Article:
This might mean that despite Okafor's awful contract, New Orleans will be less likely to move him just for an expiring this offseason or next year at the trade deadline. Chouest is in a better position financially than Shinn to maintain a competitive New Orleans Hornets. The Hornets are set to clear about $24 million from its books in the summer of 2011 (Peja, Mo Pete and Darius Songaila). This sale also ensures that the Hornets will remain in New Orleans in the near future.

asandhu23
05-03-2010, 02:29 PM
Next up on the bidding table: Golden State Warriors

Toenail Clipper
05-03-2010, 02:32 PM
Next up on the bidding table: Golden State Warriors

I thought the 4th richest guy was gonna buy it

asandhu23
05-03-2010, 02:42 PM
I thought the 4th richest guy was gonna buy it

He is one of the top 4 bidders. Larry Ellison, Mark Mastrov ( owner of 24 hours fitness ), some unknown group working with magic johnson, lance armstrong and jerry west and a Silicon Valley CEO who is keeping himself anonymous ( Rumors are that he may be the Great Steve Jobs but no one knows )


Also, mark my words, Warriors are going to break record for the most money spent on buying a team

DerekRE_3
05-03-2010, 02:53 PM
He is one of the top 4 bidders. Larry Ellison, Mark Mastrov ( owner of 24 hours fitness ), some unknown group working with magic johnson, lance armstrong and jerry west and a Silicon Valley CEO who is keeping himself anonymous ( Rumors are that he may be the Great Steve Jobs but no one knows )


Also, mark my words, Warriors are going to break record for the most money spent on buying a team

I doubt that, in 2008 Forbes had the Warriors ranked 18th in the NBA at $315 mil and I highly doubt they improved their value during a recession. Then you add in NFL teams, where the lowest valued franchise is still worth over a $100 mil more than the Warriors, and that basically leaves no chance for that of happening.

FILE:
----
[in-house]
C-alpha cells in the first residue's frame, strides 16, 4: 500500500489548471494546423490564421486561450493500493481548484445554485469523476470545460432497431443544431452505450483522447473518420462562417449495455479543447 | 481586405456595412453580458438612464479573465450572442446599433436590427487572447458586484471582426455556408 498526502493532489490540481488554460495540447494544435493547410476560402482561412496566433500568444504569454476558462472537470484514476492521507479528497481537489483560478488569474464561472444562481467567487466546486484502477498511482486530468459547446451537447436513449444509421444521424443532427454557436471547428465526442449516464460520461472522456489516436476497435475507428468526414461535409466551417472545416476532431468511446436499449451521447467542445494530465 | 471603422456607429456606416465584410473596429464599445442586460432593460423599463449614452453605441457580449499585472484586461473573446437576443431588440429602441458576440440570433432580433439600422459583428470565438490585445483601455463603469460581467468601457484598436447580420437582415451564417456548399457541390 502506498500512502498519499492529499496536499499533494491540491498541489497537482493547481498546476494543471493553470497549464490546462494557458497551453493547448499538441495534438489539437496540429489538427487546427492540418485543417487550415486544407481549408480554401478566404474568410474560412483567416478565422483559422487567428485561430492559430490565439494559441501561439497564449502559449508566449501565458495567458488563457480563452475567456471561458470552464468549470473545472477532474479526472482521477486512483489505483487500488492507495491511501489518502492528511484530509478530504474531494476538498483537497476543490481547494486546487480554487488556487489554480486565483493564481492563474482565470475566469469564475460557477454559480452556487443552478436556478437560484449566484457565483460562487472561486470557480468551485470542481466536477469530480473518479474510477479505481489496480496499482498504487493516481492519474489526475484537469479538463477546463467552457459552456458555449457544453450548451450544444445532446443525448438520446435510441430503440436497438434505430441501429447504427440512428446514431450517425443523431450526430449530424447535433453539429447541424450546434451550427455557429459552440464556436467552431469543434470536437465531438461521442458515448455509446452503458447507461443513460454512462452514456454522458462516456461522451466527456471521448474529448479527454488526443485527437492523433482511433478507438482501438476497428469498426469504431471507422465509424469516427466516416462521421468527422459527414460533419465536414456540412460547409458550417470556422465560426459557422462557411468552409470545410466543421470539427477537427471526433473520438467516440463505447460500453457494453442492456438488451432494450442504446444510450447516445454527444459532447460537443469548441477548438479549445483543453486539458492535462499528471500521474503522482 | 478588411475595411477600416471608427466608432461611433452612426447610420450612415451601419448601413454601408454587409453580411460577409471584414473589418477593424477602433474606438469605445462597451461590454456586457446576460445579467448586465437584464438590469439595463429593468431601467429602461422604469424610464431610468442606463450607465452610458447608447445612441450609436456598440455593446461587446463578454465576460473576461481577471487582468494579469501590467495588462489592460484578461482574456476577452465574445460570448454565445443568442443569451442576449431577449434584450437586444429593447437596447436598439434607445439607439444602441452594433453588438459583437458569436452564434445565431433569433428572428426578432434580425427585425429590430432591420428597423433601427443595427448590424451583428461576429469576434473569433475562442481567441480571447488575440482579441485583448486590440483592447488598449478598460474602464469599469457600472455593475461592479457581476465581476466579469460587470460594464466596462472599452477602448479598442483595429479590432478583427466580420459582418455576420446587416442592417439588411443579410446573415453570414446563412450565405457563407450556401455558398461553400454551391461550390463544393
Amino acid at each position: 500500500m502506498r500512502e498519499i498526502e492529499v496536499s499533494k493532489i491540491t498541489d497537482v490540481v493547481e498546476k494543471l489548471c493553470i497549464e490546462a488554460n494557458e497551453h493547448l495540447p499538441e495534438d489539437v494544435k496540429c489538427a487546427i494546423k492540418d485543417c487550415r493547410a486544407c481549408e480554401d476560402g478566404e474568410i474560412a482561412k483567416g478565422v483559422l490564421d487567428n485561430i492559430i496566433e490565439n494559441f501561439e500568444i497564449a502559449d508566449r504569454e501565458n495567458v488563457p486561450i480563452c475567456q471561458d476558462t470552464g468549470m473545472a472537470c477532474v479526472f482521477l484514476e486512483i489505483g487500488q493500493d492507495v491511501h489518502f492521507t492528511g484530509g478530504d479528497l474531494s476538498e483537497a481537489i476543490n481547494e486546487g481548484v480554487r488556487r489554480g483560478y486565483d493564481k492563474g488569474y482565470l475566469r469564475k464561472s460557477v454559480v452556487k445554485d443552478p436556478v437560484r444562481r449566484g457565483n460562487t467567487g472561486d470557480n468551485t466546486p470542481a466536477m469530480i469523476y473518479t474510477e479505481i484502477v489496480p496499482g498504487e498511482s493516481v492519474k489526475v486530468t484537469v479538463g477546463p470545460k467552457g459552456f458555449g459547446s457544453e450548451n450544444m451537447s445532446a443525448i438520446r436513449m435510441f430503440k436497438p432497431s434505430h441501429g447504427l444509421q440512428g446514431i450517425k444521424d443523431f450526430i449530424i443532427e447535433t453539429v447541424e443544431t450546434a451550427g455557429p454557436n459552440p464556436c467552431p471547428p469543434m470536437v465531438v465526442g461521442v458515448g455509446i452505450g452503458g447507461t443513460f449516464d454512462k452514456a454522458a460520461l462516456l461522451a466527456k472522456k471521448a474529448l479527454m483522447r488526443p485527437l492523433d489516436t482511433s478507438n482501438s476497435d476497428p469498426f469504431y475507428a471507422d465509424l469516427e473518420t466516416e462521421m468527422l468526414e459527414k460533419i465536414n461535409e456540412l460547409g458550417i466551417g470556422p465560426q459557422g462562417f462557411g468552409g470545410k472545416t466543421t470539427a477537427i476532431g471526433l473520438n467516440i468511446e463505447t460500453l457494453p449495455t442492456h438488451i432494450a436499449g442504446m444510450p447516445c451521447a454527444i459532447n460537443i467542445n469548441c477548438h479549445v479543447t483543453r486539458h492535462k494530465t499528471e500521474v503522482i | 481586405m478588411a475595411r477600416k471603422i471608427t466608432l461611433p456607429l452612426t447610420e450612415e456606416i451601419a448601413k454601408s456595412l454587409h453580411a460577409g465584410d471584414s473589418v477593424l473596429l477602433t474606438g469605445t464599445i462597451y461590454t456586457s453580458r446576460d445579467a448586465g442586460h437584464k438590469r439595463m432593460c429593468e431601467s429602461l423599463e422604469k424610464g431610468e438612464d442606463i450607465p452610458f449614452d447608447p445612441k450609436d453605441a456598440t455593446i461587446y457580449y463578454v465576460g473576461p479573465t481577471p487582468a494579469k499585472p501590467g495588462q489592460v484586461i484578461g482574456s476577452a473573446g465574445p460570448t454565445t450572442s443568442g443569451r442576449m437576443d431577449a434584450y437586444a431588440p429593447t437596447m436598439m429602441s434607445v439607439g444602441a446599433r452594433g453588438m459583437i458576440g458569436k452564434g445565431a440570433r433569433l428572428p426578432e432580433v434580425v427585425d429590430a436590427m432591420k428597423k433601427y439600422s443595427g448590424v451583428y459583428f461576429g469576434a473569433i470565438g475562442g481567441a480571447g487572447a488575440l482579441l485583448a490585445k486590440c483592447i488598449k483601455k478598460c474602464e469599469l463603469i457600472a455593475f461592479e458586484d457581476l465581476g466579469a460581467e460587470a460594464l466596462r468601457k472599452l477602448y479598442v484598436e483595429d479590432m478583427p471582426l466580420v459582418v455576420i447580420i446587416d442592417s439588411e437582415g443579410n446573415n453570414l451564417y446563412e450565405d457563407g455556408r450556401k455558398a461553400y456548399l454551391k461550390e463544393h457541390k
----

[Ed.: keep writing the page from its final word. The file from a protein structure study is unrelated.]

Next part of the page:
tredigs
05-03-2010, 03:25 PM
I doubt that, in 2008 Forbes had the Warriors ranked 18th in the NBA at $315 mil and I highly doubt they improved their value during a recession. Then you add in NFL teams, where the lowest valued franchise is still worth over a $100 mil more than the Warriors, and that basically leaves no chance for that of happening.

Their actual value is a lot higher than what the Forbes writers thought it was at. Most of the early projections have it at at a sale of 450-500 million. Which makes me sick, because that means Cohan is turning a HUGE profit on a team that he did everything he possibly could do destroy. But 500 million still doesn't compare to teams like the Redskins who were sold for 800MM. Not sure what the top price for an NBA franchise was.

asandhu23
05-03-2010, 03:27 PM
I doubt that, in 2008 Forbes had the Warriors ranked 18th in the NBA at $315 mil and I highly doubt they improved their value during a recession. Then you add in NFL teams, where the lowest valued franchise is still worth over a $100 mil more than the Warriors, and that basically leaves no chance for that of happening.

I meant NBA team....

SteveNash
05-03-2010, 03:32 PM
Good. I wouldn't want an alleged rapist as my teams owner.

wileyisTOFU
05-03-2010, 03:42 PM
Good. I wouldn't want an alleged rapist as my teams owner.

whatever, thats the kinda competitive drive i like to see in my owner!

Vinny642
05-03-2010, 03:50 PM
Im glad Shinn is gone, now we don't need to worry about financial decisions.